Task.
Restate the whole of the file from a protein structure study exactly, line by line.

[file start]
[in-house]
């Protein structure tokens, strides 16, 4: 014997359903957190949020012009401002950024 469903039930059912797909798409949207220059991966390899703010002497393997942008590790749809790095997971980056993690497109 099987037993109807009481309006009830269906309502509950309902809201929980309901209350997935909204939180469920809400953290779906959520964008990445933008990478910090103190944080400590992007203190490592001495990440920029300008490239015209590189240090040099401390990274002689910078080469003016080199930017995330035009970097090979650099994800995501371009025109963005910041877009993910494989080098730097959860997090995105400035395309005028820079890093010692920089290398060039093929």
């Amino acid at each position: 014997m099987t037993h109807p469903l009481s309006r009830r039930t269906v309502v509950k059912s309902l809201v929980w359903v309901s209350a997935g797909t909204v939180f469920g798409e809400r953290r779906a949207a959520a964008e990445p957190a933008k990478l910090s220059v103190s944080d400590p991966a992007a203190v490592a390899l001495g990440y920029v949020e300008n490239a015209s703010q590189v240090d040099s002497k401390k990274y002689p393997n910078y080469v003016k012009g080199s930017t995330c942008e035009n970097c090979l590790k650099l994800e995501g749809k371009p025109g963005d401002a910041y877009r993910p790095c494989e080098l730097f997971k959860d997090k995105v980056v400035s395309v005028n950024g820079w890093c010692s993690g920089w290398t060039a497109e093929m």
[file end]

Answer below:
[in-house]
């Protein structure tokens, strides 16, 4: 014997359903957190949020012009401002950024 469903039930059912797909798409949207220059991966390899703010002497393997942008590790749809790095997971980056993690497109 099987037993109807009481309006009830269906309502509950309902809201929980309901209350997935909204939180469920809400953290779906959520964008990445933008990478910090103190944080400590992007203190490592001495990440920029300008490239015209590189240090040099401390990274002689910078080469003016080199930017995330035009970097090979650099994800995501371009025109963005910041877009993910494989080098730097959860997090995105400035395309005028820079890093010692920089290398060039093929």
């Amino acid at each position: 014997m099987t037993h109807p469903l009481s309006r009830r039930t269906v309502v509950k059912s309902l809201v929980w359903v309901s209350a997935g797909t909204v939180f469920g798409e809400r953290r779906a949207a959520a964008e990445p957190a933008k990478l910090s220059v103190s944080d400590p991966a992007a203190v490592a390899l001495g990440y920029v949020e300008n490239a015209s703010q590189v240090d040099s002497k401390k990274y002689p393997n910078y080469v003016k012009g080199s930017t995330c942008e035009n970097c090979l590790k650099l994800e995501g749809k371009p025109g963005d401002a910041y877009r993910p790095c494989e080098l730097f997971k959860d997090k995105v980056v400035s395309v005028n950024g820079w890093c010692s993690g920089w290398t060039a497109e093929m």